Duty, causation, breach, and damages…what do these four little words mean to you? They could mean everything if you are litigating a claim of negligence because these terms represent the elements that must be satisfied in order to successfully prove your case. Negligence suits have historically been analyzed using these four elements and it is important to note that if a plaintiff fails to prove even one element of his claim, he loses on the entire tort claim.
The duty of care refers to the circumstances and relationships which the law recognizes as giving rise to a legal duty to prevent foreseeable harm from occurring to others. A failure to take such care can result in the defendant being liable to pay damages to a party who is injured or suffers loss as a result of their breach of duty of care. The idea of establishing a duty played a pivotal role in, Bloxom v. The City of Shreveport, a highly controversial case taking place in DeSoto Parish in 2010.
In Bloxom v. City of Shreveport, David McFarlin, the president of Blue Phoenix Trading Company interviewed Brian Horn for a cab driver position. Horn, who had previously served time on a conviction for a felony of sexual assault and was a registered sex offender, was hired by McFarlin and drove a cab marked “Action Taxi.” In March of 2010, Horn posed as a young female and lured a young boy into his cab; Horn later murdered the boy and dumped his body in a wooded area off Hwy. 171 in DeSoto Parish. Horn is currently awaiting trial for capital murder. Meanwhile, the boy’s mother filed a wrongful death suit against both David McFarlin, individually, and his Blue Phoenix Trading Company. More information as it relates to the facts of this case and on the capital murder charge can be found here.
As it pertains to the wrongful death suit, the question for the Louisiana Second Circuit Court of Appeals was whether McFarlin owed a personal duty to the parents of the son to protect him from the risk of assault at the hands of a cab driver whom he had employed. The Court employed what is referred to as a duty-risk analysis to resolve McFarlin’s liability under La. C.C. art. 2315. The analysis, as laid out in Lemann v. Essen Lane Daiquiris Inc., comprises five elements:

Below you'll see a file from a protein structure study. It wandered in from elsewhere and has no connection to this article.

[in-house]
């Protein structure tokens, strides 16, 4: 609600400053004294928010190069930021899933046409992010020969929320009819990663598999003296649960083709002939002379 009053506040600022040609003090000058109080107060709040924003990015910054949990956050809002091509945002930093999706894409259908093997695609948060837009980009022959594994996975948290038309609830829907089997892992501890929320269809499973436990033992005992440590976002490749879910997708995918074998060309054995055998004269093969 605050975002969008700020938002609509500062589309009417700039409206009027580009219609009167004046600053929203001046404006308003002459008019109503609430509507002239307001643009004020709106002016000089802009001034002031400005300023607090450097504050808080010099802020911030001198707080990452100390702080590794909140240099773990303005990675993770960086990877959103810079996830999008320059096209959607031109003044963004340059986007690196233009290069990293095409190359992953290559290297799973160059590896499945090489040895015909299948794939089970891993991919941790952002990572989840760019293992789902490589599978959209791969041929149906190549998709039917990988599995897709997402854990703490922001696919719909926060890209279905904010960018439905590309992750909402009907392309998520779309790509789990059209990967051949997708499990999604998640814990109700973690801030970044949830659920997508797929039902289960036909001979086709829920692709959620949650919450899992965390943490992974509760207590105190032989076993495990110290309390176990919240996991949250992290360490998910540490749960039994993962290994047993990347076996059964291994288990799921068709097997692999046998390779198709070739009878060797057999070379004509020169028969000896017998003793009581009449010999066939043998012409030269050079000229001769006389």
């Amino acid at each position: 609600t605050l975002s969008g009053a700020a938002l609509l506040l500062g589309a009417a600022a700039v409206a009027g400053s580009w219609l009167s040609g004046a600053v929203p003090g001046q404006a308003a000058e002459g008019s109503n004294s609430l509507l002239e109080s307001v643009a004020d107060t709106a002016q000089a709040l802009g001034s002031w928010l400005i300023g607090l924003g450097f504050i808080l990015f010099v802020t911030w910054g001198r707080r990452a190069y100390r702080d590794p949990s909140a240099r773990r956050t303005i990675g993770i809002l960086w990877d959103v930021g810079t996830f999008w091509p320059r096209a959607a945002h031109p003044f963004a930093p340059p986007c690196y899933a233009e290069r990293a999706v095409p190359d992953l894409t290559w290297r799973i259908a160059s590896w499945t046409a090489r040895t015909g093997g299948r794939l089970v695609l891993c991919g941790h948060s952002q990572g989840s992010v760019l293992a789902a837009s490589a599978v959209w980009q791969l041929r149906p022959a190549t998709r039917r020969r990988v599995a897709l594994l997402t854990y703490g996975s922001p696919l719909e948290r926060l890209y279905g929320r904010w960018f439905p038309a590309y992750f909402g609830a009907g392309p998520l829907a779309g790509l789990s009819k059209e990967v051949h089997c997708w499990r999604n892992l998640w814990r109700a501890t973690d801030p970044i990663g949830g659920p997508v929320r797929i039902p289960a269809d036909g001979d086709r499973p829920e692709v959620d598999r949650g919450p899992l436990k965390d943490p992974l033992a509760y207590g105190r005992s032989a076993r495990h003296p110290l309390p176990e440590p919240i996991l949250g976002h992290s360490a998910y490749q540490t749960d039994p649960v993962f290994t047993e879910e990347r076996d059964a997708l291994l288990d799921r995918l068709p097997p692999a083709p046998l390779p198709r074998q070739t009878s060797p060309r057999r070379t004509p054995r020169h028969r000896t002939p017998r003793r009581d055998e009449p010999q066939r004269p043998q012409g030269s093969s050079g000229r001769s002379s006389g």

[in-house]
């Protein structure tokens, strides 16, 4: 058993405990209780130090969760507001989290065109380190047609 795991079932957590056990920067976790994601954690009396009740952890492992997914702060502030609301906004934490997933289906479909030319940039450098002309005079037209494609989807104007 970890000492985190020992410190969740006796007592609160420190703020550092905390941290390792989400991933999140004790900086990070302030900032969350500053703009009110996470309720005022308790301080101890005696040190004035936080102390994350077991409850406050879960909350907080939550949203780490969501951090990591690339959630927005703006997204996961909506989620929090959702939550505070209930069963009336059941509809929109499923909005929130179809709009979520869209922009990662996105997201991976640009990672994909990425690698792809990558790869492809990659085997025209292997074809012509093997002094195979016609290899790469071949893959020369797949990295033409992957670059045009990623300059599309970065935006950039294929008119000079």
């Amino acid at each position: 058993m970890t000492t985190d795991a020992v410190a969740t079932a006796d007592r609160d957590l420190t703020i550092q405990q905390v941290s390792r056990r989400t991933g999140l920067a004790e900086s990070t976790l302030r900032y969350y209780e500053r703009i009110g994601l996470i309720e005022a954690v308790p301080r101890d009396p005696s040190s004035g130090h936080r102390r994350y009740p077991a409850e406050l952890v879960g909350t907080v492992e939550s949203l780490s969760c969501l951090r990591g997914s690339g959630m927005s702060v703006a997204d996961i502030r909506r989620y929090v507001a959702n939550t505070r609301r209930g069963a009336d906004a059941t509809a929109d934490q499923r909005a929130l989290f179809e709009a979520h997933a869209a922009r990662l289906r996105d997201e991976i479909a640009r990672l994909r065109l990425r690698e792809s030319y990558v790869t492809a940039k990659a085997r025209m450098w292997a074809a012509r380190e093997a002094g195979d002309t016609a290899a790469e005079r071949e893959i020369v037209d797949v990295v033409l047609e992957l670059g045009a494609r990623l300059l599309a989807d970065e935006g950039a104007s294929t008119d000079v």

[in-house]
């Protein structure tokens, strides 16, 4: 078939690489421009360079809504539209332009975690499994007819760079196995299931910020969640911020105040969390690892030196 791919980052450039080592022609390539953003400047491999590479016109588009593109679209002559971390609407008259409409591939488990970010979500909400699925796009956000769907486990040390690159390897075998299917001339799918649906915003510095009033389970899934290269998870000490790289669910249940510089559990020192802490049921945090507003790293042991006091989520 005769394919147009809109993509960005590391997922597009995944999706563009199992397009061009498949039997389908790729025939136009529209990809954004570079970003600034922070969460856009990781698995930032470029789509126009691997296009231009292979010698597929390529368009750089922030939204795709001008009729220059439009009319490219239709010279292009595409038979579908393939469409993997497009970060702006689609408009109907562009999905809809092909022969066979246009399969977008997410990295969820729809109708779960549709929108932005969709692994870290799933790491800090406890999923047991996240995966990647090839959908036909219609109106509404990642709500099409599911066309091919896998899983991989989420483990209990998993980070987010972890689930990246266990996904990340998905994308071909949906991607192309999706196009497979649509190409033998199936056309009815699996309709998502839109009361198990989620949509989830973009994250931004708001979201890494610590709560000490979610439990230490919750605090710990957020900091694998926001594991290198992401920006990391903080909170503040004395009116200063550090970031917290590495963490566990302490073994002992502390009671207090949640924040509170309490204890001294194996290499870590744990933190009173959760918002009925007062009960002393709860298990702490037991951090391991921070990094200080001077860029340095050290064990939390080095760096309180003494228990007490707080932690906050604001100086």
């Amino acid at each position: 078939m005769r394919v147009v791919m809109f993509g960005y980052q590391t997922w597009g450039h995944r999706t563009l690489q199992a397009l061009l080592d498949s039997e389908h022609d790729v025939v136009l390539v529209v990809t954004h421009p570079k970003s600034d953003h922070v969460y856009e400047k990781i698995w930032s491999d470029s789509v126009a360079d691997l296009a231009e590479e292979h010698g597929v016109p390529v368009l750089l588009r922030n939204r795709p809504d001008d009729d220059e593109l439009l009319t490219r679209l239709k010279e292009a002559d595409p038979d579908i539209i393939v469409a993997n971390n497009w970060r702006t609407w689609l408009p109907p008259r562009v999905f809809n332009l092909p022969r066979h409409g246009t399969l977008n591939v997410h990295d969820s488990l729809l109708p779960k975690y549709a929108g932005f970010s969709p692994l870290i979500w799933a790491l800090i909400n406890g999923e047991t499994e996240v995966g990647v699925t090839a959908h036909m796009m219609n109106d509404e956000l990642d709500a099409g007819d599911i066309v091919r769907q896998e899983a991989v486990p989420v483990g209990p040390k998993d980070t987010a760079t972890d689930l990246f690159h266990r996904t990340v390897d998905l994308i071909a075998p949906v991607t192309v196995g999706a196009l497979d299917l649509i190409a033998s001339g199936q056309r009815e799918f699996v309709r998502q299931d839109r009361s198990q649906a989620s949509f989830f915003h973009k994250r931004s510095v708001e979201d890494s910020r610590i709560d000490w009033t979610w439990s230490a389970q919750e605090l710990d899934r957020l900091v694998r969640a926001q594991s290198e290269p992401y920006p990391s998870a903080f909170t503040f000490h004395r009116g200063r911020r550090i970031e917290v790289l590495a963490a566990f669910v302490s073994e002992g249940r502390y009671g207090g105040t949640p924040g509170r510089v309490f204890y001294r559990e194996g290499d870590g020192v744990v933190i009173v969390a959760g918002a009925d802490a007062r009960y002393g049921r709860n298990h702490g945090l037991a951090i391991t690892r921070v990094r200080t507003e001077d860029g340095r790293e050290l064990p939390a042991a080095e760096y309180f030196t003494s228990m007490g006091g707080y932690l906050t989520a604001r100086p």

(1) does the defendant have a duty to conform his conduct to a specific standard (the duty element); (2) did the defendant’s conduct fail to conform to the appropriate standard (the breach element); (3) was the defendant’s substandard conduct a cause in fact of the plaintiff’s injuries (the cause-in-fact element); (4) was the defendant’s substandard conduct a legal cause of the plaintiff’s injuries (the scope of liability or scope of protection element); and (5) were there actual damages (the damage element).
In applying these principles to the Bloxom case, the Court found that McFarlin had no personal duty in the matter. The Court reasoned that imposing personal liability on McFarlin for the torts of his employees would frustrate the benefit of the business organization and that, although a corporation may be liable for the sexual assaults of its employees under La. C.C. art. 2320, this is not the same as imposing personal liability on officers. Further, the Court concludes that a corporate officer making a hiring decision is primarily acting on behalf of his or her company and that he or she owes duty of reasonable care does not extend to all torts that all employees might commit.
Remember, though, that a breach of duty is not limited to professionals or persons under a written or oral contract; all members of society have a duty to exercise reasonable care toward others and their property.
So if think you have be injured or wronged due to an act of negligence, contact the Berniard Law Firm, providing the best experts in diagnosing breaches of duty and identifying the cause of damages.